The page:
This winged goddess, Aneya, is delivering a newly reborn phoenix to Helios. She also makes an exciting jigsaw puzzle.
The ancient Greeks believed the phoenix to be a bird of ancient lineage that was reborn from the ashes of its predecessor in a cycle that is repeated every five centuries. Some stories say the bird dies in a show of flames before being reborn, and most of these stories claim that the phoenix lives for 500 hundred years before its rebirth.
More about the Phoenix
Herodotus, the ancient Greek historian, wrote this report about the phoenix: “[The Egyptians] have also another sacred bird called the phoenix which I myself have never seen, except in pictures. Indeed, it is a great rarity, even in Egypt, only coming there (according to the accounts of the people of Heliopolis) once in five hundred years, when the old phoenix dies. Its size and appearance, if it is like the pictures, are as follows: the plumage is partly red, partly golden, while the general make and size are almost exactly that of the eagle. They tell a story of what this bird does, which does not seem to me to be credible: that he comes all the way from Arabia, and brings the parent bird, all plastered over with myrrh, to the temple of the Sun, and there buries the body. In order to bring him, they say, he first forms a ball of myrrh as big as he finds that he can carry; then he hollows out the ball and puts his parent inside, after which he covers over the opening with fresh myrrh, and the ball is then of exactly the same weight as at first; so he brings it to Egypt, plastered over as I have said, and deposits it in the temple of the Sun.”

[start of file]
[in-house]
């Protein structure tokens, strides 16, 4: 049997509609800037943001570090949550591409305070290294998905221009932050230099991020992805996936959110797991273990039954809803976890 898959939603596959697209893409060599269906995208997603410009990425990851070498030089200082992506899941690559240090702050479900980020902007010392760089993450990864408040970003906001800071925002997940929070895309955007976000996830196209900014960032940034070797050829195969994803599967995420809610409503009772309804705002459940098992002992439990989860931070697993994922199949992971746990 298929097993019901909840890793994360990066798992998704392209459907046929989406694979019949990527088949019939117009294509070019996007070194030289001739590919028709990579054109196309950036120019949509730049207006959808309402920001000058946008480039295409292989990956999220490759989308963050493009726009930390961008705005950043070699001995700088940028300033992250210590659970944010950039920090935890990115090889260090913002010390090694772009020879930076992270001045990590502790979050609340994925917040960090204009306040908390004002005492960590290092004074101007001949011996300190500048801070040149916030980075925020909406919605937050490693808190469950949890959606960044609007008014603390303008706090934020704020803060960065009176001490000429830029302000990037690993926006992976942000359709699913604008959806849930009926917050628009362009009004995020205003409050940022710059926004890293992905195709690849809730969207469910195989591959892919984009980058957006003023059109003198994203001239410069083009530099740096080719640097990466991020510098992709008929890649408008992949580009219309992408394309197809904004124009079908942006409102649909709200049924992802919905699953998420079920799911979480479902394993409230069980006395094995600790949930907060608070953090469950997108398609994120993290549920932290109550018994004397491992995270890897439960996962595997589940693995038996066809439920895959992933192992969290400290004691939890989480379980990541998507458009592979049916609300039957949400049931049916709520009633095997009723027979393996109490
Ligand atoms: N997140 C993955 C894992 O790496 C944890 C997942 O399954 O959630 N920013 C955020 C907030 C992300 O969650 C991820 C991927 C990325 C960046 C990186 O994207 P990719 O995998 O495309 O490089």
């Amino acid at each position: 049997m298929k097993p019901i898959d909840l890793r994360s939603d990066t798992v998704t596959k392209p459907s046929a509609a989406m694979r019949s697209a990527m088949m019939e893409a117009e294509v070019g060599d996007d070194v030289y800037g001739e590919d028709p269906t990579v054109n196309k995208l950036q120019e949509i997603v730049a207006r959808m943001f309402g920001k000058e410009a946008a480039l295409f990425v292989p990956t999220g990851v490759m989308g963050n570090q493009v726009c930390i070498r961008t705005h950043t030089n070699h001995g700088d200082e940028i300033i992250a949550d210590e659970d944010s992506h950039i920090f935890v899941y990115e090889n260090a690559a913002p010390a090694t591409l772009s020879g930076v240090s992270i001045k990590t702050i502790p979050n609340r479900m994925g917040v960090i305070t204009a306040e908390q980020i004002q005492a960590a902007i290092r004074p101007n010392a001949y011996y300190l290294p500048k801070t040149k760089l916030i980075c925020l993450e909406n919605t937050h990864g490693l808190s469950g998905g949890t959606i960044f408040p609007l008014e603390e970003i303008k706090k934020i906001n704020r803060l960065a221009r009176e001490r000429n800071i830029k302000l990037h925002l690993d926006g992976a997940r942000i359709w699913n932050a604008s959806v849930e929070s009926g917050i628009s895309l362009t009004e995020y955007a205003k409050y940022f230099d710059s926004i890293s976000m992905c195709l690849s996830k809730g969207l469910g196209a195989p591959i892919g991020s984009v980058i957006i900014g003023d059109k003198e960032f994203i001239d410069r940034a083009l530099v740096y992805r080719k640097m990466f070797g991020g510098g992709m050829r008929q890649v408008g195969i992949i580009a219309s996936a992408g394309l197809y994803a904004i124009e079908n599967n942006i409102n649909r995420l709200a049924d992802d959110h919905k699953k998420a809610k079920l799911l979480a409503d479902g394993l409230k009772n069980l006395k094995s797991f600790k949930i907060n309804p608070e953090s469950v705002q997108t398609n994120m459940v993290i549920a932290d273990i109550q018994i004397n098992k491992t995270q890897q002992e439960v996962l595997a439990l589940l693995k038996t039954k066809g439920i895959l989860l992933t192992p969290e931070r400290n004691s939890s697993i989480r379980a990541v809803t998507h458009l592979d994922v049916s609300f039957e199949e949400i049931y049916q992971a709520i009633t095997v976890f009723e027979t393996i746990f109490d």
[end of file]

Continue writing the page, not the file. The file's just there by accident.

Stories of the phoenix even inspired the great bard who used the phoenix as a metaphor in his play Henry VIII:
...Nor shall this peace sleep with her; but as when
The bird of wonder dies, the maiden phoenix,
Her ashes new create another heir
As great in admiration as herself;
So shall she leave her blessedness to one,
When heaven shall call her from this cloud of darkness,
Who from the sacred ashes of her honour
Shall star-like rise as great in fame as she was,
And so stand fix'd...
About Artist Boris Vallejo
Born in Lima, Peru, Boris attended the National School of Fine Arts in his native country before immigrating to the United States in 1964. He has since done a great volume of work for the Fantasy field, having worked for virtually every major publishing house with a science fiction or fantasy line. Boris has also illustrated for album covers, video box art and motion picture advertising. His mastery of oil painting is immediately and abundantly clear to anyone who looks at his work, and his classic sense is as much an “homage” to the old masters as it is to anyone contemporaneously working in the Fantasy genre. Boris Vallejo and Julie Bell married in 1994 and share their lives and their studio in Pennsylvania.
Puzzle | 1,000 Pieces | Size: 19 by 26 inches